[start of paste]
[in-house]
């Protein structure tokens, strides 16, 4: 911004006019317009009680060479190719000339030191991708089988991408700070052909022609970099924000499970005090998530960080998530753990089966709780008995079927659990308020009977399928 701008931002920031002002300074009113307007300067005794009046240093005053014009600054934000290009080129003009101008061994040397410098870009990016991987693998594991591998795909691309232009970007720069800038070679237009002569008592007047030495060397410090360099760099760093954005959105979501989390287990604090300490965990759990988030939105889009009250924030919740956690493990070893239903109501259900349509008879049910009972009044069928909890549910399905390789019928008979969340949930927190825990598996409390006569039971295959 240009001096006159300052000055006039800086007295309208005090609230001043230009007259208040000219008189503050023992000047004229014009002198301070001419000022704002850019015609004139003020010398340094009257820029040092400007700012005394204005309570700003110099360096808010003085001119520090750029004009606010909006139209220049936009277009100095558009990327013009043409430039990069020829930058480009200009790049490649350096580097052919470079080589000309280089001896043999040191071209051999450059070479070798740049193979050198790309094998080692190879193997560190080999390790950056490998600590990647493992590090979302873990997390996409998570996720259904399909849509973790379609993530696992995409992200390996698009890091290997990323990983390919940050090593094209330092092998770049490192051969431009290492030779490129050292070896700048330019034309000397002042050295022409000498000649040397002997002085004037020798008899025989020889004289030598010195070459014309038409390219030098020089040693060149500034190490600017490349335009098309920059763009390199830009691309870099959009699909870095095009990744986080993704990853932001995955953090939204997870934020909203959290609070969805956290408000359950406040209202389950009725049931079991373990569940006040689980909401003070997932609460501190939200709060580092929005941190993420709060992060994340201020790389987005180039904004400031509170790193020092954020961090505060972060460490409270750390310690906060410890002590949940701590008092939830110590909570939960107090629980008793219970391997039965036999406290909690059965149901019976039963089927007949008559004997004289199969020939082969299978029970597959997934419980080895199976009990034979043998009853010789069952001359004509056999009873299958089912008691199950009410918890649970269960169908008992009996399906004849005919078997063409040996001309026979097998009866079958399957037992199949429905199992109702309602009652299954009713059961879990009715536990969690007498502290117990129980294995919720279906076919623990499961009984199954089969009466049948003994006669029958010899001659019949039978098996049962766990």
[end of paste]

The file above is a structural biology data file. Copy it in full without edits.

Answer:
[in-house]
């Protein structure tokens, strides 16, 4: 911004006019317009009680060479190719000339030191991708089988991408700070052909022609970099924000499970005090998530960080998530753990089966709780008995079927659990308020009977399928 701008931002920031002002300074009113307007300067005794009046240093005053014009600054934000290009080129003009101008061994040397410098870009990016991987693998594991591998795909691309232009970007720069800038070679237009002569008592007047030495060397410090360099760099760093954005959105979501989390287990604090300490965990759990988030939105889009009250924030919740956690493990070893239903109501259900349509008879049910009972009044069928909890549910399905390789019928008979969340949930927190825990598996409390006569039971295959 240009001096006159300052000055006039800086007295309208005090609230001043230009007259208040000219008189503050023992000047004229014009002198301070001419000022704002850019015609004139003020010398340094009257820029040092400007700012005394204005309570700003110099360096808010003085001119520090750029004009606010909006139209220049936009277009100095558009990327013009043409430039990069020829930058480009200009790049490649350096580097052919470079080589000309280089001896043999040191071209051999450059070479070798740049193979050198790309094998080692190879193997560190080999390790950056490998600590990647493992590090979302873990997390996409998570996720259904399909849509973790379609993530696992995409992200390996698009890091290997990323990983390919940050090593094209330092092998770049490192051969431009290492030779490129050292070896700048330019034309000397002042050295022409000498000649040397002997002085004037020798008899025989020889004289030598010195070459014309038409390219030098020089040693060149500034190490600017490349335009098309920059763009390199830009691309870099959009699909870095095009990744986080993704990853932001995955953090939204997870934020909203959290609070969805956290408000359950406040209202389950009725049931079991373990569940006040689980909401003070997932609460501190939200709060580092929005941190993420709060992060994340201020790389987005180039904004400031509170790193020092954020961090505060972060460490409270750390310690906060410890002590949940701590008092939830110590909570939960107090629980008793219970391997039965036999406290909690059965149901019976039963089927007949008559004997004289199969020939082969299978029970597959997934419980080895199976009990034979043998009853010789069952001359004509056999009873299958089912008691199950009410918890649970269960169908008992009996399906004849005919078997063409040996001309026979097998009866079958399957037992199949429905199992109702309602009652299954009713059961879990009715536990969690007498502290117990129980294995919720279906076919623990499961009984199954089969009466049948003994006669029958010899001659019949039978098996049962766990």